It's been a few months now since Heather posted "Back Up Your Birth Control Backup Day" making it crystal clear that, despite some pretty unethical misinformation given to young people seeking it, emergency contraception in the US is totally legal to sell to people 17+ without prescription.
It was few days later over here in the UK that I read a blog-post from a student in London that she had been refused emergency contraception, but not because of her age:
I went to a Boots pharmacy which said on the door come here for emergency contraception. So I went in and asked and the woman pharmacist told me that due to her religious beliefs she was unable to serve me the morning after pill.
Which had me asking myself what the law actually is in the UK.
Despite not having a uterus of my own, I've still bought emergency contraception with a partner and would appreciate knowing. After doing a bit of research, and with some help from the wonderful Dr. Petra Boynton, here's what I found out:
So: if you're 16 you're legally considered completely capable of making the decision to get contraceptives on your own. If you're younger, then the law is flexible so that you can receive it if the pharmacists feel you're mature enough to understand the treatment. In theory this just means the law recognises your maturity, as reflected in your ability to make decisions for yourself even if you're under 16. Many pharmacies won't serve under-16s without a prescription, but they are allowed to.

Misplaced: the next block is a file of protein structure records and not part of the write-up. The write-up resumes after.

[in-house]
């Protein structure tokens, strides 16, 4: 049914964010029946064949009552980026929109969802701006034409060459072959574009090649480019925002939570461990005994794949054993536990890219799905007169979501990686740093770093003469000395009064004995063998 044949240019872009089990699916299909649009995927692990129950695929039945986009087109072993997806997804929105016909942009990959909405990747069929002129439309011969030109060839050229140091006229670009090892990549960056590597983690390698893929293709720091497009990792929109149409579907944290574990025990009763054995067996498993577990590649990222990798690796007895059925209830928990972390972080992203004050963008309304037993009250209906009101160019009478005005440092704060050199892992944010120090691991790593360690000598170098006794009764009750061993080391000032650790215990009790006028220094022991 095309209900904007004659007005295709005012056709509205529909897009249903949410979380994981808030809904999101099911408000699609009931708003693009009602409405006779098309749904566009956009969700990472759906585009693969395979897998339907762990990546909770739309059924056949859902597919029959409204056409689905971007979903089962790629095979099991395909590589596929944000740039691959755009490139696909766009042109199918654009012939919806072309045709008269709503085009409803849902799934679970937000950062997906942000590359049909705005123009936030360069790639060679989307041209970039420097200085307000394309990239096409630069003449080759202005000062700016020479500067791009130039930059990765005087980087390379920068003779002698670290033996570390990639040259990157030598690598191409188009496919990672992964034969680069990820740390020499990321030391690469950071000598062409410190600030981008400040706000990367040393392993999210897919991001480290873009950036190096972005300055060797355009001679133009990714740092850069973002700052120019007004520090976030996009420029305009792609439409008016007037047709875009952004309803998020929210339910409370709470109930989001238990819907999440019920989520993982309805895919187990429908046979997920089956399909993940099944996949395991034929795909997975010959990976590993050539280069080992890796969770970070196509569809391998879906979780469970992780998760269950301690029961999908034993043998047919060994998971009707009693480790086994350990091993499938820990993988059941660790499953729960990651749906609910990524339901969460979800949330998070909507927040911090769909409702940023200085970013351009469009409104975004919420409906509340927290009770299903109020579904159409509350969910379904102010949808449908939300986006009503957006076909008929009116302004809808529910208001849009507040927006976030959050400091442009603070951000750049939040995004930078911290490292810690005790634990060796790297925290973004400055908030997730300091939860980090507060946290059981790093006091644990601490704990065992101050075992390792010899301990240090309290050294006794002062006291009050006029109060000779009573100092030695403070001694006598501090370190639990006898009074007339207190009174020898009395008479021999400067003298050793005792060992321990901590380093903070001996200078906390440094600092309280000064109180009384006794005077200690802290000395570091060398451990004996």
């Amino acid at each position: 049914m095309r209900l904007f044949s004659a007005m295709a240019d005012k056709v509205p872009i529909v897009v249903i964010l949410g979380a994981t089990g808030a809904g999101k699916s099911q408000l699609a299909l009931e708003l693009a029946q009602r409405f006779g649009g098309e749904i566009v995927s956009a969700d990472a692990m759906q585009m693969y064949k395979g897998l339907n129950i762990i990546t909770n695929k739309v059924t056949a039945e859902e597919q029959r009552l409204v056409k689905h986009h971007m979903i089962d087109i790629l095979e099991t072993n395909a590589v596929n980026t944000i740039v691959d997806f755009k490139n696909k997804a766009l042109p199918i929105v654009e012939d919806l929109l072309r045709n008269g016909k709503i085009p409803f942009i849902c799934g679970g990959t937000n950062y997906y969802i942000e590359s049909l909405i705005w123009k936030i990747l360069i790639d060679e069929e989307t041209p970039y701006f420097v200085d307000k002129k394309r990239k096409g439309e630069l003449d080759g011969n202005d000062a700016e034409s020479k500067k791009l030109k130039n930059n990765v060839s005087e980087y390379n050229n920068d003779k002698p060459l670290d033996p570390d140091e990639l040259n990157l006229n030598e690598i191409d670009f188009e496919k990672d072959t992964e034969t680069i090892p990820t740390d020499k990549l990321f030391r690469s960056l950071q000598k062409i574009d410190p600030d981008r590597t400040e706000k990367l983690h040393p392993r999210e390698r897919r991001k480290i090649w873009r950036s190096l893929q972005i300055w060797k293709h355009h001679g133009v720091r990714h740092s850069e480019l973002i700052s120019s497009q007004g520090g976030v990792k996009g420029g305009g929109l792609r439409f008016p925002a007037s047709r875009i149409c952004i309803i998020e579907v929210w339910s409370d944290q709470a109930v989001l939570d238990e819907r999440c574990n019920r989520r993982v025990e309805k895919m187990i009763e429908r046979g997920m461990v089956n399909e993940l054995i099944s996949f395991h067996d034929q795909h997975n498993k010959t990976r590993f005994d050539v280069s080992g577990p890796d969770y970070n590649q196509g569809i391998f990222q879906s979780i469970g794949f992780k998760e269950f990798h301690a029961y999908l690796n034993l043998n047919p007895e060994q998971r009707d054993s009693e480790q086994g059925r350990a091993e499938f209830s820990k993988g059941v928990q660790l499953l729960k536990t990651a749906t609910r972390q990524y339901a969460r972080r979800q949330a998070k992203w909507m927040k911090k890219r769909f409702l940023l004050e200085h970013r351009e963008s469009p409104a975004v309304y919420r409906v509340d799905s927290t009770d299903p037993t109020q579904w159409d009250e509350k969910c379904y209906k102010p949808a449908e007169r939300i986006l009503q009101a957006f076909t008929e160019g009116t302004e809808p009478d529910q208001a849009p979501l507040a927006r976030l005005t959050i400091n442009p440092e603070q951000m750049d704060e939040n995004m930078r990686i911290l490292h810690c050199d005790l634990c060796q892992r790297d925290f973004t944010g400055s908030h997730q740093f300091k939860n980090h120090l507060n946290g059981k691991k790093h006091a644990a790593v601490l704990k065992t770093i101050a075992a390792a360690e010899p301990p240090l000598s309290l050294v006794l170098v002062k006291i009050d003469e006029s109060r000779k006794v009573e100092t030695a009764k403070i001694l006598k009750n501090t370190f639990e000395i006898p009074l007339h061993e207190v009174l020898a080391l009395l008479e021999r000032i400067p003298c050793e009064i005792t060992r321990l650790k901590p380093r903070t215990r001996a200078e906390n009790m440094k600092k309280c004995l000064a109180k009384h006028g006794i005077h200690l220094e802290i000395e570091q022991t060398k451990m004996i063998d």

The policies on that are often standardised accross a local area. That given, if you're under 16 and having sex it's worth finding out whether, in your local area, you'll need to get a prescription by going to your GP or an NHS Walk in centre, etc, or if you can just buy it over the counter. Being a young person can also mean you might be able to get it for free, but this varies around the country.
Basically, however: you can't be told you're too young if you're over 16. If you're under 16, being served is at the discretion of the pharmacy but it is not illegal. It often costs roughly £25 if you're over 25, and is often free if you're under 16, 16-25 it can vary. Where I live you can get it for free if you're under 25.
In the UK, pharmacies explain to you what the medication does and how to take it and they get you to sign something saying you understand. Unfortunately, that means it doesn't allow for a friend or partner to go get it for you.
The pharmacists I spoke to on the phone who were pro-choice actually defended the main way in which UK regulation differs from US regulation. In the US, as outlined in Heather's blog post, workers are legally obligated to serve you, whereas in the UK, the General Pharmaceutical Council (i.e. the GPhC, who control the registration of pharmacists) outline that on Religious Grounds you may be refused emergency contraception, however the pharmacist must inform you that this is why they are refusing you (they can't tell you some other false reason) and they then must direct you to an alternative venue for buying it so long as it will be realistically accessible to you in the time frame, otherwise they're guided to serve you.